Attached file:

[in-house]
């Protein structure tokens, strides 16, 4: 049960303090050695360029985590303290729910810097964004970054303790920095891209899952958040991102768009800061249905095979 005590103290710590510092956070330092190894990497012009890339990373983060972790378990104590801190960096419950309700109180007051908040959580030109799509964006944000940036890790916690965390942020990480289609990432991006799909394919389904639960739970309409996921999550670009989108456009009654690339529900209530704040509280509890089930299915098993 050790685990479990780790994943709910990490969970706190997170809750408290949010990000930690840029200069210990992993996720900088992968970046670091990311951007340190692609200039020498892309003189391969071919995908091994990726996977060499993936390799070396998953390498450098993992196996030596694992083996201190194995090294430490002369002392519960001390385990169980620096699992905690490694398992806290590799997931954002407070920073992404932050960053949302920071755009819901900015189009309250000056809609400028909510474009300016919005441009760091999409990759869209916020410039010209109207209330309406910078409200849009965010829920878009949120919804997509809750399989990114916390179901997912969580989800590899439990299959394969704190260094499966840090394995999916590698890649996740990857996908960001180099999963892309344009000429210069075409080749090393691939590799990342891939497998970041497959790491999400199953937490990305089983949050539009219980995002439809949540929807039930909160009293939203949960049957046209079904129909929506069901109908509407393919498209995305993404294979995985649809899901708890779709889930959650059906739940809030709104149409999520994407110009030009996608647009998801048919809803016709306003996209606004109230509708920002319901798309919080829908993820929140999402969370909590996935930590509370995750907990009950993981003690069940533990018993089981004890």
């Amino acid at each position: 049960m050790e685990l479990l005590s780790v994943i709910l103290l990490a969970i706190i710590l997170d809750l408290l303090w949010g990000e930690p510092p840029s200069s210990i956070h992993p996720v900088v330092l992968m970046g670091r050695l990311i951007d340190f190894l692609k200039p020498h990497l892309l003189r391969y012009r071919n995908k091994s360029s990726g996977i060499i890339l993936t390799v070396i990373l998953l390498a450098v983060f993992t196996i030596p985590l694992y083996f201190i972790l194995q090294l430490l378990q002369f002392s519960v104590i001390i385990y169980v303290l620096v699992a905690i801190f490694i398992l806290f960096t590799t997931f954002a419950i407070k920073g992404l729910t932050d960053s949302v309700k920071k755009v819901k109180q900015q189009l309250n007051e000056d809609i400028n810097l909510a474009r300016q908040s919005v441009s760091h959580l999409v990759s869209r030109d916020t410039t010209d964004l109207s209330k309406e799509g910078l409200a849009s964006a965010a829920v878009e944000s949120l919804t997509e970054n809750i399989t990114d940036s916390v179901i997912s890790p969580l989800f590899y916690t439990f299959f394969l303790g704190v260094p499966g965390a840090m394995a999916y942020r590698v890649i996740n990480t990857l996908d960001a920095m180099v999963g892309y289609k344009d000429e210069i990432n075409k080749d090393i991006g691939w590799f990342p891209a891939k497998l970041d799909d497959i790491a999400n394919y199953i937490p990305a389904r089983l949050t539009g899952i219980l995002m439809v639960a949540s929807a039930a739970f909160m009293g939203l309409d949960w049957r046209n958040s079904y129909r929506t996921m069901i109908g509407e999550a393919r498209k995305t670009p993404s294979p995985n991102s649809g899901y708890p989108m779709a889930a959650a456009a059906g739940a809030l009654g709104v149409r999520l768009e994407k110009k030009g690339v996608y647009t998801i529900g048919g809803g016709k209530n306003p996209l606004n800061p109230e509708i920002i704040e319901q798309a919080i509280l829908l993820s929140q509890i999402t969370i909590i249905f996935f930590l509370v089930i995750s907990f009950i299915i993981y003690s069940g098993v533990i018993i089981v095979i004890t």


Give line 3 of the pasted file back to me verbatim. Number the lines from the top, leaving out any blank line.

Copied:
């Amino acid at each position: 049960m050790e685990l479990l005590s780790v994943i709910l103290l990490a969970i706190i710590l997170d809750l408290l303090w949010g990000e930690p510092p840029s200069s210990i956070h992993p996720v900088v330092l992968m970046g670091r050695l990311i951007d340190f190894l692609k200039p020498h990497l892309l003189r391969y012009r071919n995908k091994s360029s990726g996977i060499i890339l993936t390799v070396i990373l998953l390498a450098v983060f993992t196996i030596p985590l694992y083996f201190i972790l194995q090294l430490l378990q002369f002392s519960v104590i001390i385990y169980v303290l620096v699992a905690i801190f490694i398992l806290f960096t590799t997931f954002a419950i407070k920073g992404l729910t932050d960053s949302v309700k920071k755009v819901k109180q900015q189009l309250n007051e000056d809609i400028n810097l909510a474009r300016q908040s919005v441009s760091h959580l999409v990759s869209r030109d916020t410039t010209d964004l109207s209330k309406e799509g910078l409200a849009s964006a965010a829920v878009e944000s949120l919804t997509e970054n809750i399989t990114d940036s916390v179901i997912s890790p969580l989800f590899y916690t439990f299959f394969l303790g704190v260094p499966g965390a840090m394995a999916y942020r590698v890649i996740n990480t990857l996908d960001a920095m180099v999963g892309y289609k344009d000429e210069i990432n075409k080749d090393i991006g691939w590799f990342p891209a891939k497998l970041d799909d497959i790491a999400n394919y199953i937490p990305a389904r089983l949050t539009g899952i219980l995002m439809v639960a949540s929807a039930a739970f909160m009293g939203l309409d949960w049957r046209n958040s079904y129909r929506t996921m069901i109908g509407e999550a393919r498209k995305t670009p993404s294979p995985n991102s649809g899901y708890p989108m779709a889930a959650a456009a059906g739940a809030l009654g709104v149409r999520l768009e994407k110009k030009g690339v996608y647009t998801i529900g048919g809803g016709k209530n306003p996209l606004n800061p109230e509708i920002i704040e319901q798309a919080i509280l829908l993820s929140q509890i999402t969370i909590i249905f996935f930590l509370v089930i995750s907990f009950i299915i993981y003690s069940g098993v533990i018993i089981v095979i004890t």